Jonathan Pollard recalls fateful moment Israel turned him away

The American Jewish spy who sat for 30 years in prison before coming home to Israel tells his story, for the first time, to Israel Hayom.

By Batya Jerenberg, World Israel News

Jonathan Pollard, the American Jew who spent decades in prison for spying for Israel, gave his first in-depth interview to an Israeli paper since arriving in Jerusalem a free man on December 30, 2020.

Over several meetings he held with Israel Hayom reporters in his home in Jerusalem, he spoke about the espionage, his relationship with his Israeli handlers, his imprisonment, and how it feels to be free after 30 years in jail and then another five on a restrictive parole.

Pollard insists that his motives were pure, even though he was paid tens of thousands of dollars for taking the risks he did.

The ex-Navy intelligence analyst said that he recruited himself to send thousands of secret documents to Israel in the early 1980s that he felt the United States should be sharing with one of its closest allies.

“The Americans stabbed Israel in the back and did not pass on the information they were required to pass on according to the agreements,” he said. “It was not only hiding information, but also lies told to Israelis. I attended meetings where these things happened.

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“I know I crossed the line, but I had no choice. The threats to Israel were grim and severe. When an Arab country develops chemical weapons of mass destruction and the United States hides it from Israel, every Jew should ask himself what the words ‘never again’ mean.”

When Pollard knew that he was about to be caught in 1985, he and his wife at the time, Ann, made a run to the Israeli embassy in Washington, thinking they would be safe there. He described the difficult moment when Israel officially turned its back on him.

“The security guard told me, ‘I’m sorry, but Jerusalem says you have to leave and then come back through the main gate.’ I told him, ‘I won’t make it to the main gate. Twenty FBI agents are waiting for me outside. You know what they’ll do to me?’ And he answered, ‘I’m sorry, but you have to leave.’”

Ann served three and a half years of a five-year sentence for aiding her husband’s espionage, after which she moved to Israel. After she was released, Jonathan divorced her, saying he did not want to make her wait for him, considering he was given a life sentence. In 1993, he married Esther Zeitz, a Canadian activist in the campaign for his release, given that he was the only American to receive such a harsh sentence for passing classified information to an allied country.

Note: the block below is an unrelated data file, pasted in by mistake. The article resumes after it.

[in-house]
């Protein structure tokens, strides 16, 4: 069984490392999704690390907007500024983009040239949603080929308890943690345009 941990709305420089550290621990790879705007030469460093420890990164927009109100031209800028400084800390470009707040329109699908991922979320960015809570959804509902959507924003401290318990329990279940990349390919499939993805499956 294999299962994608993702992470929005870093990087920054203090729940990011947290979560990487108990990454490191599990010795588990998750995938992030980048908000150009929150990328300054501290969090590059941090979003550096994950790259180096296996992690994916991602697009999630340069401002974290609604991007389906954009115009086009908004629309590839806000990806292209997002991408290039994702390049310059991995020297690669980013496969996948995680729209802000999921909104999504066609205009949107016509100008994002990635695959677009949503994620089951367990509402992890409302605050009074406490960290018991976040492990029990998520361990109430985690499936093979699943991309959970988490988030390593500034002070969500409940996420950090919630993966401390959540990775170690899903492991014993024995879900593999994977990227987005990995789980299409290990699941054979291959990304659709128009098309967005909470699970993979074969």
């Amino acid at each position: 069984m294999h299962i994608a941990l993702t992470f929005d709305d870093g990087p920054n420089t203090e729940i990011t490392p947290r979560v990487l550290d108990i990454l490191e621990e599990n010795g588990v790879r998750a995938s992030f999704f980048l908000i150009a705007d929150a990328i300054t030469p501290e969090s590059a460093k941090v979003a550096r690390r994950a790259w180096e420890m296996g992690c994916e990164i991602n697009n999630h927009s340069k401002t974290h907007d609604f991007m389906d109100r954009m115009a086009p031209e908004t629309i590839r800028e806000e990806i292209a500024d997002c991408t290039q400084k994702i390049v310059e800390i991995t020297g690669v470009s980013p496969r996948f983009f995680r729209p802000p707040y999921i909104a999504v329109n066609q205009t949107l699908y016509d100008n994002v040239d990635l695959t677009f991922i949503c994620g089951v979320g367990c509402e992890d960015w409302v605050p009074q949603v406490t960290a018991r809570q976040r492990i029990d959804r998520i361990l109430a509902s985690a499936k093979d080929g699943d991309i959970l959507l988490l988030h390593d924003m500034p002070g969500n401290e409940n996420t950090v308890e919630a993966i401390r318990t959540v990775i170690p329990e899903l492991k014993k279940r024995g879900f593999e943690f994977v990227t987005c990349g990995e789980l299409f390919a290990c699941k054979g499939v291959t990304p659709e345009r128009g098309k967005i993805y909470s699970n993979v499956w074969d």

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Reflecting on the consequences of his actions, the 66-year-old former spy and his wife said that one of the toughest was their inability to have children.

“It’s one of the biggest tragedies of our lives,” Esther said, “one of the things that have given us the most pain. In Israel, people are used to the idea that the most basic right a person has is to bring children into the world. In the United States it’s exactly the opposite. From the minute you’re convicted, you have no more rights…. We begged the government to give us a chance to have children, in any place, or in any way.”

“If someone tells you that men don’t have the need for children exactly like women do, he’s lying,” Pollard added. “Because children are everything.”

Still, the couple is ecstatic to be in Israel, and free to walk wherever they want.

“It’s hard for me to describe to you the wonder of a walk with [wife] Esther in the street,” Pollard said. “Everything is so wonderful. The sky is blue and beautiful. People speak with us, and from the conversations I feel that they know that someone was willing to risk his life for them.”

The one thing he doesn’t understand in his new life, he says, is the request he constantly gets for a selfie.

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“What is this nonsense?” he asks with a big laugh. “When I went into prison, there was no smartphone and no selfie. Both Esther and I are very private people, and privacy is very important to us.”

The full interview with the Pollards will be published in the weekend edition of Israel Hayom.